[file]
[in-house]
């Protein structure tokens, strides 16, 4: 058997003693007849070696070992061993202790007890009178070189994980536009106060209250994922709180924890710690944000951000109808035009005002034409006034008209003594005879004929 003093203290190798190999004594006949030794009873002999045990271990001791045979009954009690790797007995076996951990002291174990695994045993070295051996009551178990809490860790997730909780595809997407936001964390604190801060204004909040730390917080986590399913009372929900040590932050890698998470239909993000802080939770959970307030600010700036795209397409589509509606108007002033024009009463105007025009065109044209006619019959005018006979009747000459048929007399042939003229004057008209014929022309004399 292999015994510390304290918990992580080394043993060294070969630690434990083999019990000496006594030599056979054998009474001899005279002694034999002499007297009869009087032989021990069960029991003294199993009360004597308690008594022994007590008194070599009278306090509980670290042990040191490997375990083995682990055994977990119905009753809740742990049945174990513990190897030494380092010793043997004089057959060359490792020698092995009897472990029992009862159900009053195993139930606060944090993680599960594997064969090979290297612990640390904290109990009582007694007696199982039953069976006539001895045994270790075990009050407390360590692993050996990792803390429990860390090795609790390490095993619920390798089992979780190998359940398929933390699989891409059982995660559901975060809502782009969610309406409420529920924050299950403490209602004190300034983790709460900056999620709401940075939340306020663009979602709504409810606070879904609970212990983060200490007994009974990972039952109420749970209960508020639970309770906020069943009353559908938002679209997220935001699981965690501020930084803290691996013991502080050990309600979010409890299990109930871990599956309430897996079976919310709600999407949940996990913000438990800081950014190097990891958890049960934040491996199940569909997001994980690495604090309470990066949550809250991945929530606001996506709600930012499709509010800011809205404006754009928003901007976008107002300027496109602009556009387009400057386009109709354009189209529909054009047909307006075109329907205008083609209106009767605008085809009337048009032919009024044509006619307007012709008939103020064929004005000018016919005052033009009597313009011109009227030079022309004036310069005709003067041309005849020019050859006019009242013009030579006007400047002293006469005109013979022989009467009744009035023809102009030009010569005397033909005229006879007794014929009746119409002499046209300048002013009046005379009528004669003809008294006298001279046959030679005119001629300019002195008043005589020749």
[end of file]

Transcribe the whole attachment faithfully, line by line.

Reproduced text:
[in-house]
């Protein structure tokens, strides 16, 4: 058997003693007849070696070992061993202790007890009178070189994980536009106060209250994922709180924890710690944000951000109808035009005002034409006034008209003594005879004929 003093203290190798190999004594006949030794009873002999045990271990001791045979009954009690790797007995076996951990002291174990695994045993070295051996009551178990809490860790997730909780595809997407936001964390604190801060204004909040730390917080986590399913009372929900040590932050890698998470239909993000802080939770959970307030600010700036795209397409589509509606108007002033024009009463105007025009065109044209006619019959005018006979009747000459048929007399042939003229004057008209014929022309004399 292999015994510390304290918990992580080394043993060294070969630690434990083999019990000496006594030599056979054998009474001899005279002694034999002499007297009869009087032989021990069960029991003294199993009360004597308690008594022994007590008194070599009278306090509980670290042990040191490997375990083995682990055994977990119905009753809740742990049945174990513990190897030494380092010793043997004089057959060359490792020698092995009897472990029992009862159900009053195993139930606060944090993680599960594997064969090979290297612990640390904290109990009582007694007696199982039953069976006539001895045994270790075990009050407390360590692993050996990792803390429990860390090795609790390490095993619920390798089992979780190998359940398929933390699989891409059982995660559901975060809502782009969610309406409420529920924050299950403490209602004190300034983790709460900056999620709401940075939340306020663009979602709504409810606070879904609970212990983060200490007994009974990972039952109420749970209960508020639970309770906020069943009353559908938002679209997220935001699981965690501020930084803290691996013991502080050990309600979010409890299990109930871990599956309430897996079976919310709600999407949940996990913000438990800081950014190097990891958890049960934040491996199940569909997001994980690495604090309470990066949550809250991945929530606001996506709600930012499709509010800011809205404006754009928003901007976008107002300027496109602009556009387009400057386009109709354009189209529909054009047909307006075109329907205008083609209106009767605008085809009337048009032919009024044509006619307007012709008939103020064929004005000018016919005052033009009597313009011109009227030079022309004036310069005709003067041309005849020019050859006019009242013009030579006007400047002293006469005109013979022989009467009744009035023809102009030009010569005397033909005229006879007794014929009746119409002499046209300048002013009046005379009528004669003809008294006298001279046959030679005119001629300019002195008043005589020749």